Natalie Portman writes raunchy female version of SUPERBAD to star in with Anne Hathaway!!
Once upon a time it used to be that winning the Oscar statue itself would ensure two years of every...
Once upon a time it used to be that winning the Oscar statue itself would ensure two years of every high-profile role in your gender bracket being offered to you first. However, in the case of Natalie Portman, it’s the pre-Oscar buzz that is giving her the same kind of effect.
Her performance in Darren Aronofsky’s Black Swan is that strong and has mutually impressed every studio in town to such a degree that she has seen offers come her way in the past month for Ridley Scott’s Alien prequel, Alfonso Cuaron’s Gravity and now she’s up for an unspecified role in The Dark Knight Rises - i.e. the three highest profile female gigs going.
But that’s not all, the deafening Oscar buzz has now given Portman, who has always had ambitions to get involved behind the camera, the confidence to shop her own pitch around town. Titled BYO (which supposedly translates as Bring Your Own – and yes it’s kind of an awkward title) Portman has wrote a raunchy comedy with her old college pal Laura Moses, a former assistant to Doug Liman.
Described as the female version of Superbad – the movie follows two twentysomethings who throw a party where each female invitee has to bring an eligible man with them. It’s like Dinner For Schmucks if the Schmucks were not Schmucks but hot guys.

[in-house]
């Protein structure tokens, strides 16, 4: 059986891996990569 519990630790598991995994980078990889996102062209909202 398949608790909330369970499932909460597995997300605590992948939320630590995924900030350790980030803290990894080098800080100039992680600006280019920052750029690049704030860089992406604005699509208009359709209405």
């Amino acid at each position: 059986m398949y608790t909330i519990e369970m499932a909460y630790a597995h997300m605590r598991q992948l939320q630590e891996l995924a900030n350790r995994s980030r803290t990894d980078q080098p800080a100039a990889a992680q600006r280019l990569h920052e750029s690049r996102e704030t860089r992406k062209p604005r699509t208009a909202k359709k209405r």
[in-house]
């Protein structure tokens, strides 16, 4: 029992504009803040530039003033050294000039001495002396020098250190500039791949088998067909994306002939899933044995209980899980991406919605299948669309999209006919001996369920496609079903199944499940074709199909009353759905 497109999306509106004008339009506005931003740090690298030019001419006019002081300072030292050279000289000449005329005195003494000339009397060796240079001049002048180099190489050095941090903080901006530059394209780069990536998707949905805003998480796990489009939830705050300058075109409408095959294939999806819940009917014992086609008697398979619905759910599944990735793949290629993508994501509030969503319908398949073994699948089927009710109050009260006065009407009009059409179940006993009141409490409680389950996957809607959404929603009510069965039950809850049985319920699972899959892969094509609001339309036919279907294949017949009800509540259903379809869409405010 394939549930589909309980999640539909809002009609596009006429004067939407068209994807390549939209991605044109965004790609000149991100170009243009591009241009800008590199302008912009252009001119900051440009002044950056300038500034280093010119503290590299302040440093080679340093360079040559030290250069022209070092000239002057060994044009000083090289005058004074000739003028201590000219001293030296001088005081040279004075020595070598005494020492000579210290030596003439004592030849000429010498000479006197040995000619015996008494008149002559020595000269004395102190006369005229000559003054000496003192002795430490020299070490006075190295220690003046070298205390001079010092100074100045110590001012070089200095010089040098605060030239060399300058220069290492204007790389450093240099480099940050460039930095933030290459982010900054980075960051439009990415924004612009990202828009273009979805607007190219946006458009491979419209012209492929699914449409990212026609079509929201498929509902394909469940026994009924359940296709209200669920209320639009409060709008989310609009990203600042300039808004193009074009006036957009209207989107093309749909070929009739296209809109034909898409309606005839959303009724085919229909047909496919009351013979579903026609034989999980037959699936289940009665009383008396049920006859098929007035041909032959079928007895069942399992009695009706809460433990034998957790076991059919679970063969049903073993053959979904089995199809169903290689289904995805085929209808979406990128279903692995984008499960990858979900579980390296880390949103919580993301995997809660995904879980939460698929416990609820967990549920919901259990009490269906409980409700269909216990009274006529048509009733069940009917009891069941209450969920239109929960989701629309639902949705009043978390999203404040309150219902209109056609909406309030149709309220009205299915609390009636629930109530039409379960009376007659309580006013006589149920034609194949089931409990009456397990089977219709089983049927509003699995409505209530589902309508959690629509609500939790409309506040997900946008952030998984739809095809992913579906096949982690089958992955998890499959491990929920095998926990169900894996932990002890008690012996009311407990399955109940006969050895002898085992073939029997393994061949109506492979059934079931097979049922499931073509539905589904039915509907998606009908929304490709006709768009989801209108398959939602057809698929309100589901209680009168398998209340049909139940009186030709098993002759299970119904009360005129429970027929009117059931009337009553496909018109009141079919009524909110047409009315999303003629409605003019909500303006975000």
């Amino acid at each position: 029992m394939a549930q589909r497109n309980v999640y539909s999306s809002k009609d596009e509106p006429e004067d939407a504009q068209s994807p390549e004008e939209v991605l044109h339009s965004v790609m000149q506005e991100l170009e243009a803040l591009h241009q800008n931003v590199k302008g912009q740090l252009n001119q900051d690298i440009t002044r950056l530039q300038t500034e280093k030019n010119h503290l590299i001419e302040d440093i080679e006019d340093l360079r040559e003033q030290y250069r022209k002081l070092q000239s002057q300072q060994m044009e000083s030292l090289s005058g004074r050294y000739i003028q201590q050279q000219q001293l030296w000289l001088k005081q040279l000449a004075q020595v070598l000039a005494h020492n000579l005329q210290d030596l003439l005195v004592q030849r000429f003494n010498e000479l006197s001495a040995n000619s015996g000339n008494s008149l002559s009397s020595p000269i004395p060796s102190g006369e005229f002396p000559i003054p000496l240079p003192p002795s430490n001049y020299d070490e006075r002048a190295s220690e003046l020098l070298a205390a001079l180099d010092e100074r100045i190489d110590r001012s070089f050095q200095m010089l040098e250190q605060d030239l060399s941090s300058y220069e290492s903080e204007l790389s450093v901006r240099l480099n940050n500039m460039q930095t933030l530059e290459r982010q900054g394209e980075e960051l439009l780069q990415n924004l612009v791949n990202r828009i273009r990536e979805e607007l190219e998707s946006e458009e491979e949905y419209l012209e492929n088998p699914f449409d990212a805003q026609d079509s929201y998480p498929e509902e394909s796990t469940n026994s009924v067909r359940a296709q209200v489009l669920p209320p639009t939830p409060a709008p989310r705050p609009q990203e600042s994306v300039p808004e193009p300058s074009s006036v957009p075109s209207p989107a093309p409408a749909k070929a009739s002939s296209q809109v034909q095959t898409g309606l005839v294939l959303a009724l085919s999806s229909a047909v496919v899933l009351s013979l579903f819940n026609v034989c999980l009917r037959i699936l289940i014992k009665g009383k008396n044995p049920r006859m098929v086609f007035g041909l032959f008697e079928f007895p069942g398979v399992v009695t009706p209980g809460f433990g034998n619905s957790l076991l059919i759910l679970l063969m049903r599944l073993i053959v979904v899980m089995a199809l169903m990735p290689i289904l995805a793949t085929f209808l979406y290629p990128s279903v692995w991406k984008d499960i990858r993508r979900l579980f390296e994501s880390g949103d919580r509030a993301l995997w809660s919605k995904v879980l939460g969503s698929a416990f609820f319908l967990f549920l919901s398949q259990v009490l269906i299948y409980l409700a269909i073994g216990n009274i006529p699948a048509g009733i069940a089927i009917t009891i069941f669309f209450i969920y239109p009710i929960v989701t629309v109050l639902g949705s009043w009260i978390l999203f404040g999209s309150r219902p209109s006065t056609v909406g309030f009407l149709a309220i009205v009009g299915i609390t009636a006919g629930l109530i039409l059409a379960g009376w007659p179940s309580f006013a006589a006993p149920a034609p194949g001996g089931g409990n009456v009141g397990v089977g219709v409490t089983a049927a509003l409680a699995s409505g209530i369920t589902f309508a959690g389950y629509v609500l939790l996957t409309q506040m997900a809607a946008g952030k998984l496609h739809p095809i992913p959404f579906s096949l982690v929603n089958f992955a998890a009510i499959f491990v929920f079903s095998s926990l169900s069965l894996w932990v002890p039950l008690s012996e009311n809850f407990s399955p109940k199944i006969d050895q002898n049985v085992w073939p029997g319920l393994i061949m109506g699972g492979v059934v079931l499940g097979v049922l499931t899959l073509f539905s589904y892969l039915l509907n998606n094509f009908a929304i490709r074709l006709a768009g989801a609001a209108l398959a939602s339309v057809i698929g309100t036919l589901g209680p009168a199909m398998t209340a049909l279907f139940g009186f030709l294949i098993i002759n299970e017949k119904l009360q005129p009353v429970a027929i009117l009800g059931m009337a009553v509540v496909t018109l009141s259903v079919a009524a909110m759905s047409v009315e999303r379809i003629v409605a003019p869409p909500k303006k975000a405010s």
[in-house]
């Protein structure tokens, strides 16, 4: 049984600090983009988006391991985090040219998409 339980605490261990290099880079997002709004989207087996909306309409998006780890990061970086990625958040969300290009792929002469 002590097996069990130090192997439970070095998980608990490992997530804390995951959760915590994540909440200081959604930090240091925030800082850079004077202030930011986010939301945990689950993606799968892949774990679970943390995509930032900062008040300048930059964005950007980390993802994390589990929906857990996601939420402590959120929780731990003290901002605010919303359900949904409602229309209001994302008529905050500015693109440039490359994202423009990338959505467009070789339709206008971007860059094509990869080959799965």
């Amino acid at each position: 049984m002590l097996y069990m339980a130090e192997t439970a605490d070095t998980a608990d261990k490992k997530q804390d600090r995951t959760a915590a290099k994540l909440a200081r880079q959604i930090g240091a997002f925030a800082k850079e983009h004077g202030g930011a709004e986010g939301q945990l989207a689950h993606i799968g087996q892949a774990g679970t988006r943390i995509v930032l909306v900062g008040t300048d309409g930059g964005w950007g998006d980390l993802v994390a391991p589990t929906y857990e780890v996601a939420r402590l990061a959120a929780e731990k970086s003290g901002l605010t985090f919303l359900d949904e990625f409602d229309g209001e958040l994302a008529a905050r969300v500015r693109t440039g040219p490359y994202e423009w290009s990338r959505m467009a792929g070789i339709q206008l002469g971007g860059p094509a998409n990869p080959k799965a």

Portman is hoping to star and produce and her The Dark Knight Rises rival Anne Hatahway is interested in the second lead role. A formidable female A-list comedy duo and despite a few studio’s turning Portman’s pitch down (which seems crazy given how in-demand she is, and with Hathaway’s interest) we can’t imagine it’ll be long until a studio picks this one up, and if it’s ready to go it could be made quickly.
No director is being muted yet but one might think Doug Liman (Mr. and Mrs Smith, Swingers) would be favourite given his past relationship with Moses and the fact he has a free schedule after struggling to get a pitch for The Three Musketeers off the ground given the rival project from Paul W.S. Anderson.